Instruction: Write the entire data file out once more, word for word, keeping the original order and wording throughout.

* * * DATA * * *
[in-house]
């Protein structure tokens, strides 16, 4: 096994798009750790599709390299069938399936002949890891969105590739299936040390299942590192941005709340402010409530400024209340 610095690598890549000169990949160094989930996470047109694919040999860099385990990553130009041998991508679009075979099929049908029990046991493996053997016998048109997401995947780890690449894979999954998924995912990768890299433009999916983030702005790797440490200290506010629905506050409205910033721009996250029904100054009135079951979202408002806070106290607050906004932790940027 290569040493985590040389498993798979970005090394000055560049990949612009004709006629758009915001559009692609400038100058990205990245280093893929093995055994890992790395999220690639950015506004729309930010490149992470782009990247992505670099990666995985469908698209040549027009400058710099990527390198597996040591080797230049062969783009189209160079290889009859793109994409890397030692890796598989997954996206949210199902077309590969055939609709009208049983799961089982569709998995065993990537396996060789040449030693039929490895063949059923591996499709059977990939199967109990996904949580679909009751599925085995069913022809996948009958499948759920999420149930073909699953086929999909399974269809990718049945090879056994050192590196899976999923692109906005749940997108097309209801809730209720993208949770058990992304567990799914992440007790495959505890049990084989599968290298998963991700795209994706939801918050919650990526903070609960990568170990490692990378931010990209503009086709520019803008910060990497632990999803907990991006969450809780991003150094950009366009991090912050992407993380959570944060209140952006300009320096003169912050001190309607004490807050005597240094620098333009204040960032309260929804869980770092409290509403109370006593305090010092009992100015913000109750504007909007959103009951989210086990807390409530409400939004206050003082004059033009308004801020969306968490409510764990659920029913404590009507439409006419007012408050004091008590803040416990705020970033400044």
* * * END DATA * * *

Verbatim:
[in-house]
């Protein structure tokens, strides 16, 4: 096994798009750790599709390299069938399936002949890891969105590739299936040390299942590192941005709340402010409530400024209340 610095690598890549000169990949160094989930996470047109694919040999860099385990990553130009041998991508679009075979099929049908029990046991493996053997016998048109997401995947780890690449894979999954998924995912990768890299433009999916983030702005790797440490200290506010629905506050409205910033721009996250029904100054009135079951979202408002806070106290607050906004932790940027 290569040493985590040389498993798979970005090394000055560049990949612009004709006629758009915001559009692609400038100058990205990245280093893929093995055994890992790395999220690639950015506004729309930010490149992470782009990247992505670099990666995985469908698209040549027009400058710099990527390198597996040591080797230049062969783009189209160079290889009859793109994409890397030692890796598989997954996206949210199902077309590969055939609709009208049983799961089982569709998995065993990537396996060789040449030693039929490895063949059923591996499709059977990939199967109990996904949580679909009751599925085995069913022809996948009958499948759920999420149930073909699953086929999909399974269809990718049945090879056994050192590196899976999923692109906005749940997108097309209801809730209720993208949770058990992304567990799914992440007790495959505890049990084989599968290298998963991700795209994706939801918050919650990526903070609960990568170990490692990378931010990209503009086709520019803008910060990497632990999803907990991006969450809780991003150094950009366009991090912050992407993380959570944060209140952006300009320096003169912050001190309607004490807050005597240094620098333009204040960032309260929804869980770092409290509403109370006593305090010092009992100015913000109750504007909007959103009951989210086990807390409530409400939004206050003082004059033009308004801020969306968490409510764990659920029913404590009507439409006419007012408050004091008590803040416990705020970033400044």